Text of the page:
MICROSTRUCTURAL AND KINEMATIC INVESTIGATIONS OF THE BREVARD FAULT ZONE NEAR ROSMAN, NC: IMPLICATIONS FOR MATERIAL MOVEMENT OBLIQUE TO OROGENIC STRIKE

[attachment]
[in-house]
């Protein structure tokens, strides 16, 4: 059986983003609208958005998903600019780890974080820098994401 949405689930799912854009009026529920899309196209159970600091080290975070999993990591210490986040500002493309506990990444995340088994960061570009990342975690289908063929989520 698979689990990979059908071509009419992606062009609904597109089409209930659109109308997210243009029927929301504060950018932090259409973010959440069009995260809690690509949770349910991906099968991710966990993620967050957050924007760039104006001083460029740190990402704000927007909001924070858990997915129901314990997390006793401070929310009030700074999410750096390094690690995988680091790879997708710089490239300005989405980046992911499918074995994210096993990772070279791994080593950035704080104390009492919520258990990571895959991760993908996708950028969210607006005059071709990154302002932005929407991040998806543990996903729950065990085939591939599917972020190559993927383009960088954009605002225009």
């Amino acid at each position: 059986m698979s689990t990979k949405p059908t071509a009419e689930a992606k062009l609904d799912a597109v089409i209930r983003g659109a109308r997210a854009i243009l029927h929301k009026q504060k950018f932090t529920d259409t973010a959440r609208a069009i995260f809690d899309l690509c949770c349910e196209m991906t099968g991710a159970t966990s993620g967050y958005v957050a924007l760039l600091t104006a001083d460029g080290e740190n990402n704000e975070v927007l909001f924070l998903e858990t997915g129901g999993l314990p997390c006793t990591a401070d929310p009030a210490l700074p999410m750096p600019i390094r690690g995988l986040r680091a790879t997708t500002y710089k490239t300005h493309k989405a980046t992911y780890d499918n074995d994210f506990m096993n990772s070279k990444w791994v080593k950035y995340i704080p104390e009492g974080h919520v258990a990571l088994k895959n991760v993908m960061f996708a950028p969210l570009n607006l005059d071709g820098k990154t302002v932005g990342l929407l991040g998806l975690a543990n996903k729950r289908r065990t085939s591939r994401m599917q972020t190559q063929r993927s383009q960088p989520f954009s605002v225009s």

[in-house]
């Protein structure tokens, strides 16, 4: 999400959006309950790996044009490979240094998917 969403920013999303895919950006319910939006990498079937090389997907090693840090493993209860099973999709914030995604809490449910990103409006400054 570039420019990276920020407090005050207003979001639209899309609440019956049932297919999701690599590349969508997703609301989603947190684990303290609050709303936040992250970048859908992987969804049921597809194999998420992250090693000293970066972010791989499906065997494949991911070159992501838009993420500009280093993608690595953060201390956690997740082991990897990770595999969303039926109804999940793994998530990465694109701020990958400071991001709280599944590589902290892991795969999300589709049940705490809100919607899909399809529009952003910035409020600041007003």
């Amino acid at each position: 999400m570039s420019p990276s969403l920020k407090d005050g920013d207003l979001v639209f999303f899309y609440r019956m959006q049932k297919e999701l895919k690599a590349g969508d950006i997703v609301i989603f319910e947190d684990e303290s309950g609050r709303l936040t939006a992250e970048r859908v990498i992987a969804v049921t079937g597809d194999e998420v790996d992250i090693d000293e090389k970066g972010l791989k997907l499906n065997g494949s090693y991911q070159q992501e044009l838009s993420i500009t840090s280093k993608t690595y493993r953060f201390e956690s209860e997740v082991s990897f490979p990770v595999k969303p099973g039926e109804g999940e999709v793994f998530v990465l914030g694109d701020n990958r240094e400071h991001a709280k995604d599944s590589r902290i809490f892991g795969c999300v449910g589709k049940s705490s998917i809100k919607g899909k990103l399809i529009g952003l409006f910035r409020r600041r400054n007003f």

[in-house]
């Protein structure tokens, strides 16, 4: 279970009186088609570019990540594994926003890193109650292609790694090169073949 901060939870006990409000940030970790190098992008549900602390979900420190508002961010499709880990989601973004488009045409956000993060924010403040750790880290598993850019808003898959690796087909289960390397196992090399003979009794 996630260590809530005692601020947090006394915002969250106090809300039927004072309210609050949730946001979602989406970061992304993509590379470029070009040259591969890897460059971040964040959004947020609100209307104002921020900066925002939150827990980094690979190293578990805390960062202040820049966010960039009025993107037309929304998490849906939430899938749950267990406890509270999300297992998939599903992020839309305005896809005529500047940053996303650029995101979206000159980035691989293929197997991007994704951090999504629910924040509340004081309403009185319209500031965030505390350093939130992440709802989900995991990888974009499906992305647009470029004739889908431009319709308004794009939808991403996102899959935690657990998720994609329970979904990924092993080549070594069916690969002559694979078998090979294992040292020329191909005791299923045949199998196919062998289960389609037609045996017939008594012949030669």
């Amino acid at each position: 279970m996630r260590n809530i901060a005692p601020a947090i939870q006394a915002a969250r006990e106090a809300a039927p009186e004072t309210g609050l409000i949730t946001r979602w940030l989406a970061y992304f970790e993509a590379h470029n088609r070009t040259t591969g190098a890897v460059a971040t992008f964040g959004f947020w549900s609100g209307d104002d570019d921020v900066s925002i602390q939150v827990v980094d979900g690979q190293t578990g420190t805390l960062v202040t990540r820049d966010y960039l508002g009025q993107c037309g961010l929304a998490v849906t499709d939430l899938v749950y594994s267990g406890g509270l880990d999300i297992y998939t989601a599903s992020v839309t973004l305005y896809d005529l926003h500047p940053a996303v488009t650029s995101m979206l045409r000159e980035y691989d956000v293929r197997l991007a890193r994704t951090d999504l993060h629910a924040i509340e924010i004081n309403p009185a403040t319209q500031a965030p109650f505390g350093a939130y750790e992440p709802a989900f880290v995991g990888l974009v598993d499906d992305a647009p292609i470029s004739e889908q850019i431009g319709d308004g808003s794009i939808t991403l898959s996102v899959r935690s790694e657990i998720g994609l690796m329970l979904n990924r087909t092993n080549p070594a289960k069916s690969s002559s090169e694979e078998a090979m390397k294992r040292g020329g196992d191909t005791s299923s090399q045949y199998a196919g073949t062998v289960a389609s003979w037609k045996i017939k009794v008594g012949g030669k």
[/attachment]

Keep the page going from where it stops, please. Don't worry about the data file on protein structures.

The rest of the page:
In the vicinity of Rosman, NC, outstanding exposures of the Brevard fault zone afford the opportunity to collect samples for kinematic (vorticity and strain symmetry) analysis in a number of along and across strike transects. Preliminary vorticity estimates (Wk = 0.65 to 0.80) from sections cut perpendicular to foliation and parallel to the lineation (dominantly oriented SW-NE) indicate that a pure shear component was significant (40 to 55% pure shear), and higher vorticity estimates (ex. Wk = 0.80) occur only in samples collected within ~100 m of the fault surface. These preliminary estimates may suggest that if escape flow did occur, it was driven by transpressional tectonism, and material movement either toward the surface or to the SW was not driven by Himalayan-type channel flow. Instead, it is likely the result of complex horizontal wedge extrusion, with simple shear focused on the margins of the wedge (i.e., Brevard fault zone and Central Piedmont suture) and pure shear dominant within the wedge itself. Lastly, since there is little or no obvious lithologic and/or rheologic change across the Brevard fault zone, it is unclear how or why this boundary surface created a buttressing effect to drive material flow to the southwest.